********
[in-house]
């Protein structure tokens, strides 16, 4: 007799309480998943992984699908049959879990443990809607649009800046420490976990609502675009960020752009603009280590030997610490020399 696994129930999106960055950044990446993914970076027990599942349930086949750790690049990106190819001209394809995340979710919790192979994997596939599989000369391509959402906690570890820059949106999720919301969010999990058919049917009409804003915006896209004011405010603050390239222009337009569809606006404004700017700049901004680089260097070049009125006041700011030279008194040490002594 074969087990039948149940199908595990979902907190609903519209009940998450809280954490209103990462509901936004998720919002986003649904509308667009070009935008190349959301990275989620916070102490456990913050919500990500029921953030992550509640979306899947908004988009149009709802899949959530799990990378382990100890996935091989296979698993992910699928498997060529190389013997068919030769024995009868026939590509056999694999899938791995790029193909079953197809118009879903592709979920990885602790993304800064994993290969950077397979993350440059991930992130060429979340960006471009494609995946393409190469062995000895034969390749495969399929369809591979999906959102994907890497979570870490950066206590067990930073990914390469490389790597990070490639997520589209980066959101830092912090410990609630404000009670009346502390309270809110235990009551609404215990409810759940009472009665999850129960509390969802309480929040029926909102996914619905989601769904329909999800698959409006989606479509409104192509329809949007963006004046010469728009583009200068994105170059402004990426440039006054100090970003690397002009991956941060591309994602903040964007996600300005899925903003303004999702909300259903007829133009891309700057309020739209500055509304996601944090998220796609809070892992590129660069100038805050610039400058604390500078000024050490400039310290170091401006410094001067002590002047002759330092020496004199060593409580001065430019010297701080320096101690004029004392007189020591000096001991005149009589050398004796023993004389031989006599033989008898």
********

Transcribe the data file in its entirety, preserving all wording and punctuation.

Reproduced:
[in-house]
């Protein structure tokens, strides 16, 4: 007799309480998943992984699908049959879990443990809607649009800046420490976990609502675009960020752009603009280590030997610490020399 696994129930999106960055950044990446993914970076027990599942349930086949750790690049990106190819001209394809995340979710919790192979994997596939599989000369391509959402906690570890820059949106999720919301969010999990058919049917009409804003915006896209004011405010603050390239222009337009569809606006404004700017700049901004680089260097070049009125006041700011030279008194040490002594 074969087990039948149940199908595990979902907190609903519209009940998450809280954490209103990462509901936004998720919002986003649904509308667009070009935008190349959301990275989620916070102490456990913050919500990500029921953030992550509640979306899947908004988009149009709802899949959530799990990378382990100890996935091989296979698993992910699928498997060529190389013997068919030769024995009868026939590509056999694999899938791995790029193909079953197809118009879903592709979920990885602790993304800064994993290969950077397979993350440059991930992130060429979340960006471009494609995946393409190469062995000895034969390749495969399929369809591979999906959102994907890497979570870490950066206590067990930073990914390469490389790597990070490639997520589209980066959101830092912090410990609630404000009670009346502390309270809110235990009551609404215990409810759940009472009665999850129960509390969802309480929040029926909102996914619905989601769904329909999800698959409006989606479509409104192509329809949007963006004046010469728009583009200068994105170059402004990426440039006054100090970003690397002009991956941060591309994602903040964007996600300005899925903003303004999702909300259903007829133009891309700057309020739209500055509304996601944090998220796609809070892992590129660069100038805050610039400058604390500078000024050490400039310290170091401006410094001067002590002047002759330092020496004199060593409580001065430019010297701080320096101690004029004392007189020591000096001991005149009589050398004796023993004389031989006599033989008898």